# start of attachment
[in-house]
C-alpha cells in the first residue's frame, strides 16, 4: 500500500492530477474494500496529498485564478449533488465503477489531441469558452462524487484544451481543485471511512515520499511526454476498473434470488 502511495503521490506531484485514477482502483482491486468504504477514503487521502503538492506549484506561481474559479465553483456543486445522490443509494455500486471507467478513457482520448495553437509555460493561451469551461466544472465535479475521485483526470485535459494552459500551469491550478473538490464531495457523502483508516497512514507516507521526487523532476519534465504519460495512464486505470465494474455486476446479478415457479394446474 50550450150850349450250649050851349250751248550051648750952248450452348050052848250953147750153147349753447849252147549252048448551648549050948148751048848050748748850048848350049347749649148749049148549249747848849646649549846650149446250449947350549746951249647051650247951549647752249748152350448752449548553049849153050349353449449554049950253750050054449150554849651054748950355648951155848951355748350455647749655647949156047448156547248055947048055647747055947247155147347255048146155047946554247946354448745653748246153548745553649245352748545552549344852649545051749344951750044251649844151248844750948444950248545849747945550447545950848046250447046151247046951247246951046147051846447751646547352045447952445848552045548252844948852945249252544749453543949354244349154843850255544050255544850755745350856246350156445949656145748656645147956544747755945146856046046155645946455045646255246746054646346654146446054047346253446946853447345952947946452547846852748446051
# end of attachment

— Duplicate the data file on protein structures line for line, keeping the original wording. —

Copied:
[in-house]
C-alpha cells in the first residue's frame, strides 16, 4: 500500500492530477474494500496529498485564478449533488465503477489531441469558452462524487484544451481543485471511512515520499511526454476498473434470488 502511495503521490506531484485514477482502483482491486468504504477514503487521502503538492506549484506561481474559479465553483456543486445522490443509494455500486471507467478513457482520448495553437509555460493561451469551461466544472465535479475521485483526470485535459494552459500551469491550478473538490464531495457523502483508516497512514507516507521526487523532476519534465504519460495512464486505470465494474455486476446479478415457479394446474 50550450150850349450250649050851349250751248550051648750952248450452348050052848250953147750153147349753447849252147549252048448551648549050948148751048848050748748850048848350049347749649148749049148549249747848849646649549846650149446250449947350549746951249647051650247951549647752249748152350448752449548553049849153050349353449449554049950253750050054449150554849651054748950355648951155848951355748350455647749655647949156047448156547248055947048055647747055947247155147347255048146155047946554247946354448745653748246153548745553649245352748545552549344852649545051749344951750044251649844151248844750948444950248545849747945550447545950848046250447046151247046951247246951046147051846447751646547352045447952445848552045548252844948852945249252544749453543949354244349154843850255544050255544850755745350856246350156445949656145748656645147956544747755945146856046046155645946455045646255246746054646346654146446054047346253446946853447345952947946452547846852748446051